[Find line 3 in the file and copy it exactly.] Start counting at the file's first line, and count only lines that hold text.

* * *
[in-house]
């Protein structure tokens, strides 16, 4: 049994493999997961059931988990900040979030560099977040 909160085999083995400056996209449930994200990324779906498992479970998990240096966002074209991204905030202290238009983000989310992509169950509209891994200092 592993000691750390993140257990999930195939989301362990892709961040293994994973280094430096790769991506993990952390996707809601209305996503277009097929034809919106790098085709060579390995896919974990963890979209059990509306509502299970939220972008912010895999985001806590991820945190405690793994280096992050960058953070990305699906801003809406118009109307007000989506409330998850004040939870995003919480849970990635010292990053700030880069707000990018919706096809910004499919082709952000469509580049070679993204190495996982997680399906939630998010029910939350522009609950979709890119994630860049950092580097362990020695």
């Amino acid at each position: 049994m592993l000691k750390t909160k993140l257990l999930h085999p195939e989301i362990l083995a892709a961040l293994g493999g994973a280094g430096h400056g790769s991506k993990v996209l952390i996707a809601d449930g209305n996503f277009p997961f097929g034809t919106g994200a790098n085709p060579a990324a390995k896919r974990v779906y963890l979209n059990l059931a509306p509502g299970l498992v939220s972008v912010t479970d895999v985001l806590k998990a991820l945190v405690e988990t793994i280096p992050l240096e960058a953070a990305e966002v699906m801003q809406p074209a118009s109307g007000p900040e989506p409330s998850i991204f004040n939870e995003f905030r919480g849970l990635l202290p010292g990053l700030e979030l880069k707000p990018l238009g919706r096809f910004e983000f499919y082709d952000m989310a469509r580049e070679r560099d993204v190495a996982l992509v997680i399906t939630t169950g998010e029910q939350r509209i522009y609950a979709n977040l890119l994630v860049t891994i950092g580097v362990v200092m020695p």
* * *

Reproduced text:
């Amino acid at each position: 049994m592993l000691k750390t909160k993140l257990l999930h085999p195939e989301i362990l083995a892709a961040l293994g493999g994973a280094g430096h400056g790769s991506k993990v996209l952390i996707a809601d449930g209305n996503f277009p997961f097929g034809t919106g994200a790098n085709p060579a990324a390995k896919r974990v779906y963890l979209n059990l059931a509306p509502g299970l498992v939220s972008v912010t479970d895999v985001l806590k998990a991820l945190v405690e988990t793994i280096p992050l240096e960058a953070a990305e966002v699906m801003q809406p074209a118009s109307g007000p900040e989506p409330s998850i991204f004040n939870e995003f905030r919480g849970l990635l202290p010292g990053l700030e979030l880069k707000p990018l238009g919706r096809f910004e983000f499919y082709d952000m989310a469509r580049e070679r560099d993204v190495a996982l992509v997680i399906t939630t169950g998010e029910q939350r509209i522009y609950a979709n977040l890119l994630v860049t891994i950092g580097v362990v200092m020695p």